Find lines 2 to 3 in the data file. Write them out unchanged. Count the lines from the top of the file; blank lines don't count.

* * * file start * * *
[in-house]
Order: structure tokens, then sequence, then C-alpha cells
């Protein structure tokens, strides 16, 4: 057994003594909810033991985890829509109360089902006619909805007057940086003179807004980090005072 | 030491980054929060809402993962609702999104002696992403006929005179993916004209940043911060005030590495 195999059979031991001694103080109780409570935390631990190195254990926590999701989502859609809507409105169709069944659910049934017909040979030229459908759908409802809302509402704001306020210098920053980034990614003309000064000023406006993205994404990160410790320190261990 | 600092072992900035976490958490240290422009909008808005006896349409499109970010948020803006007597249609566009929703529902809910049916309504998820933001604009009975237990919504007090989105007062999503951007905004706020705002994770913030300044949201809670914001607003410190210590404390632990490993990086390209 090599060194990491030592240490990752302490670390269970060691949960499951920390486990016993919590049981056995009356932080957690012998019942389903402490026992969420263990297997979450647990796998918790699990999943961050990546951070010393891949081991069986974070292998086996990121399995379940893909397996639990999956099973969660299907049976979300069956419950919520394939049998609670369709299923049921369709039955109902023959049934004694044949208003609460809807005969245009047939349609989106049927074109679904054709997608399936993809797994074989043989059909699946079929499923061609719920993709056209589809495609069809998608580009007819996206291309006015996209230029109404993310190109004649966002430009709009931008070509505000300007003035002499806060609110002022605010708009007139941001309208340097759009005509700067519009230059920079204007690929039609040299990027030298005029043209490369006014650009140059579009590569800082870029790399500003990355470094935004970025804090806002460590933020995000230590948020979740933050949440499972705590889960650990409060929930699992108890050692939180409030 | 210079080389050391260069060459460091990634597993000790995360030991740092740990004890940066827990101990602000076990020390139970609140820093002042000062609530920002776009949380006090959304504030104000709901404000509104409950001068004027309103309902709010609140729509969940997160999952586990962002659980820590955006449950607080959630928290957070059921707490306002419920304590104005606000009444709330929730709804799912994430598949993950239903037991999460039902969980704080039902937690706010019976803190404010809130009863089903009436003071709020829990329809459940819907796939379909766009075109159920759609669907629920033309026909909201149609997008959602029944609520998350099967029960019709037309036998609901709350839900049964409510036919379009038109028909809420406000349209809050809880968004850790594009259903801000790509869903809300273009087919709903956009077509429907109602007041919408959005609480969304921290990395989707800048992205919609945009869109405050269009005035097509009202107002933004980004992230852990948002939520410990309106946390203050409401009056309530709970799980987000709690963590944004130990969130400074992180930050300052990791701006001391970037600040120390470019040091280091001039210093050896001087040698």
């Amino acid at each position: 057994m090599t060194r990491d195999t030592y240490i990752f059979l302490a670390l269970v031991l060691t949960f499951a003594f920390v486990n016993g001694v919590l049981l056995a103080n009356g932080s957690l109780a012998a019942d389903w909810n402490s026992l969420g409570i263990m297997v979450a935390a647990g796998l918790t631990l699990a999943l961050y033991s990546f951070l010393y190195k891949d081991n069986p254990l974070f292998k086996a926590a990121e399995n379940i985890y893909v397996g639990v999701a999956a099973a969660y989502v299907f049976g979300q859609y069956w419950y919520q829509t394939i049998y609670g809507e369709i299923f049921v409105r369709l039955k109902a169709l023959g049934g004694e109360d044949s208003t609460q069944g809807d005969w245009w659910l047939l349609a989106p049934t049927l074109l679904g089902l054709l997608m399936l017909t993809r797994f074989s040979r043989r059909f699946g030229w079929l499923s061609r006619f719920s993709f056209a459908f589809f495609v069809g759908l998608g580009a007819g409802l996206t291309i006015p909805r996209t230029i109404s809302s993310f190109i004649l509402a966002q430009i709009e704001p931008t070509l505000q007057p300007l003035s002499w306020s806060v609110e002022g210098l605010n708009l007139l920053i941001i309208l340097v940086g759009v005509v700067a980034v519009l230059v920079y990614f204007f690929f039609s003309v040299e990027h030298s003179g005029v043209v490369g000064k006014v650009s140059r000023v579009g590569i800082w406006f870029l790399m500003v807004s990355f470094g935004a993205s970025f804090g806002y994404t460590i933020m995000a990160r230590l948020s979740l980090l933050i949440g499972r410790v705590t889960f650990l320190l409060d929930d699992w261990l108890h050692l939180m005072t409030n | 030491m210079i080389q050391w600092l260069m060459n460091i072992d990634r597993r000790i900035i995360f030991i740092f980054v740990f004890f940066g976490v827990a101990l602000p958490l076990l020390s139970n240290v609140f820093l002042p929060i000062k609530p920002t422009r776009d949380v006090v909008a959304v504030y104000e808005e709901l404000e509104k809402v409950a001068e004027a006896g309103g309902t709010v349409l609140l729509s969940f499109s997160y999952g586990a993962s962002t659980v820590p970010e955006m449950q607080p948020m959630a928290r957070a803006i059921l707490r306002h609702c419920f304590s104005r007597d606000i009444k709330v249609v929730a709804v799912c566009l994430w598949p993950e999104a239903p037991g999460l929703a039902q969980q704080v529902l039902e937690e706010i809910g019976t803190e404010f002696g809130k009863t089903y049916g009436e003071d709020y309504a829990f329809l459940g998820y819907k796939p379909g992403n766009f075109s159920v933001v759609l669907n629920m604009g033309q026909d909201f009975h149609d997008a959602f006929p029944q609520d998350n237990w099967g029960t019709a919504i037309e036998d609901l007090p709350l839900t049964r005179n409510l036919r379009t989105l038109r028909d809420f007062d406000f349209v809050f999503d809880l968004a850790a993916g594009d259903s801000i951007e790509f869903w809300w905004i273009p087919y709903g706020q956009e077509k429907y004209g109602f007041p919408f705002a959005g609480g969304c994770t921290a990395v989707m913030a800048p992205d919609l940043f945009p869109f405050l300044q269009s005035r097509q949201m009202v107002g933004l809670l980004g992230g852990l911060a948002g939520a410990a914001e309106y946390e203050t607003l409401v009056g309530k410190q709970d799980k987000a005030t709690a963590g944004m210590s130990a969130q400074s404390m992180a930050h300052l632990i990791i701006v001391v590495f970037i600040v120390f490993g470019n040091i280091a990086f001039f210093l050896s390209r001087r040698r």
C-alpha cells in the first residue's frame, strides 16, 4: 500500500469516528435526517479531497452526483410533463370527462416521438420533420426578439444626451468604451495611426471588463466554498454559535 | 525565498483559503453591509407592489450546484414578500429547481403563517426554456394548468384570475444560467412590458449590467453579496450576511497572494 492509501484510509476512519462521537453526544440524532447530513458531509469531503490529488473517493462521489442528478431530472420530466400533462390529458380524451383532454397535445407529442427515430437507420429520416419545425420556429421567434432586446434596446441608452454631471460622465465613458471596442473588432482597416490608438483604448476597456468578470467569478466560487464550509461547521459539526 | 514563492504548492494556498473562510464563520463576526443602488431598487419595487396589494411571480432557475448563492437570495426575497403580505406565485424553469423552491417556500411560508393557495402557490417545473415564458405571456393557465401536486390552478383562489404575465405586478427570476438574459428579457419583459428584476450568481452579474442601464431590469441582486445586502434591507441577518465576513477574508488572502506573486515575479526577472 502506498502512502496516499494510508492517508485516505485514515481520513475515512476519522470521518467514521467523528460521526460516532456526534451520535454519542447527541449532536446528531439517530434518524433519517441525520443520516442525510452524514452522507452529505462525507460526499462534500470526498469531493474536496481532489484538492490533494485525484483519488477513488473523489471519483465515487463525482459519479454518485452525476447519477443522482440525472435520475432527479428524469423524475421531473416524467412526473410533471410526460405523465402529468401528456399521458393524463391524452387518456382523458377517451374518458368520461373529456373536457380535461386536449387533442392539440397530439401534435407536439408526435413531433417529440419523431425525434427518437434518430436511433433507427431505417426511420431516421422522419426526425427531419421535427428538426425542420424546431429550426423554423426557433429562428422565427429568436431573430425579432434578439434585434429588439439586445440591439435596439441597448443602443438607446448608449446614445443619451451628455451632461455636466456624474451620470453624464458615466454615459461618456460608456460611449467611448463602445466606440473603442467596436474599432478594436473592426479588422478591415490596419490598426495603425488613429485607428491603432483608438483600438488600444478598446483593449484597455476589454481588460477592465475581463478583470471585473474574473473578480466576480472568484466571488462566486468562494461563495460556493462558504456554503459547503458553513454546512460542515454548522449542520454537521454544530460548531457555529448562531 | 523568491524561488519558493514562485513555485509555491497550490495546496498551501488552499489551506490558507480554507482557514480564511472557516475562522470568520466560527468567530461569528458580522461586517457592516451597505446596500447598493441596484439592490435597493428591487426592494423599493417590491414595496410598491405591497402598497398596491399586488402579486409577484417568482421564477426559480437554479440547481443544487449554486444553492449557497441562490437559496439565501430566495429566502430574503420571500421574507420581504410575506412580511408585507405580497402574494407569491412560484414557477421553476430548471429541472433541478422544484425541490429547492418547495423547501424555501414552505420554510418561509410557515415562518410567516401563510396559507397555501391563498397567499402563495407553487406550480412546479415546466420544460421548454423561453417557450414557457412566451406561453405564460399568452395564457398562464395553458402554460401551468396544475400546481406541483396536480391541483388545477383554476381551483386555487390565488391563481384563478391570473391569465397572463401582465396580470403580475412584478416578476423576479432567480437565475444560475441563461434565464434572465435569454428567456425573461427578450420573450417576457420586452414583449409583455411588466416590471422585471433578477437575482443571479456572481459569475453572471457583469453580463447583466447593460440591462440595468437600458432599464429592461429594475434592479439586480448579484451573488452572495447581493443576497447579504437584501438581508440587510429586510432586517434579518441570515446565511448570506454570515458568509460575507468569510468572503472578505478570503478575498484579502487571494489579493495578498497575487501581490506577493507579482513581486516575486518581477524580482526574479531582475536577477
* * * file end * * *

Order: structure tokens, then sequence, then C-alpha cells
């Protein structure tokens, strides 16, 4: 057994003594909810033991985890829509109360089902006619909805007057940086003179807004980090005072 | 030491980054929060809402993962609702999104002696992403006929005179993916004209940043911060005030590495 195999059979031991001694103080109780409570935390631990190195254990926590999701989502859609809507409105169709069944659910049934017909040979030229459908759908409802809302509402704001306020210098920053980034990614003309000064000023406006993205994404990160410790320190261990 | 600092072992900035976490958490240290422009909008808005006896349409499109970010948020803006007597249609566009929703529902809910049916309504998820933001604009009975237990919504007090989105007062999503951007905004706020705002994770913030300044949201809670914001607003410190210590404390632990490993990086390209 090599060194990491030592240490990752302490670390269970060691949960499951920390486990016993919590049981056995009356932080957690012998019942389903402490026992969420263990297997979450647990796998918790699990999943961050990546951070010393891949081991069986974070292998086996990121399995379940893909397996639990999956099973969660299907049976979300069956419950919520394939049998609670369709299923049921369709039955109902023959049934004694044949208003609460809807005969245009047939349609989106049927074109679904054709997608399936993809797994074989043989059909699946079929499923061609719920993709056209589809495609069809998608580009007819996206291309006015996209230029109404993310190109004649966002430009709009931008070509505000300007003035002499806060609110002022605010708009007139941001309208340097759009005509700067519009230059920079204007690929039609040299990027030298005029043209490369006014650009140059579009590569800082870029790399500003990355470094935004970025804090806002460590933020995000230590948020979740933050949440499972705590889960650990409060929930699992108890050692939180409030 | 210079080389050391260069060459460091990634597993000790995360030991740092740990004890940066827990101990602000076990020390139970609140820093002042000062609530920002776009949380006090959304504030104000709901404000509104409950001068004027309103309902709010609140729509969940997160999952586990962002659980820590955006449950607080959630928290957070059921707490306002419920304590104005606000009444709330929730709804799912994430598949993950239903037991999460039902969980704080039902937690706010019976803190404010809130009863089903009436003071709020829990329809459940819907796939379909766009075109159920759609669907629920033309026909909201149609997008959602029944609520998350099967029960019709037309036998609901709350839900049964409510036919379009038109028909809420406000349209809050809880968004850790594009259903801000790509869903809300273009087919709903956009077509429907109602007041919408959005609480969304921290990395989707800048992205919609945009869109405050269009005035097509009202107002933004980004992230852990948002939520410990309106946390203050409401009056309530709970799980987000709690963590944004130990969130400074992180930050300052990791701006001391970037600040120390470019040091280091001039210093050896001087040698």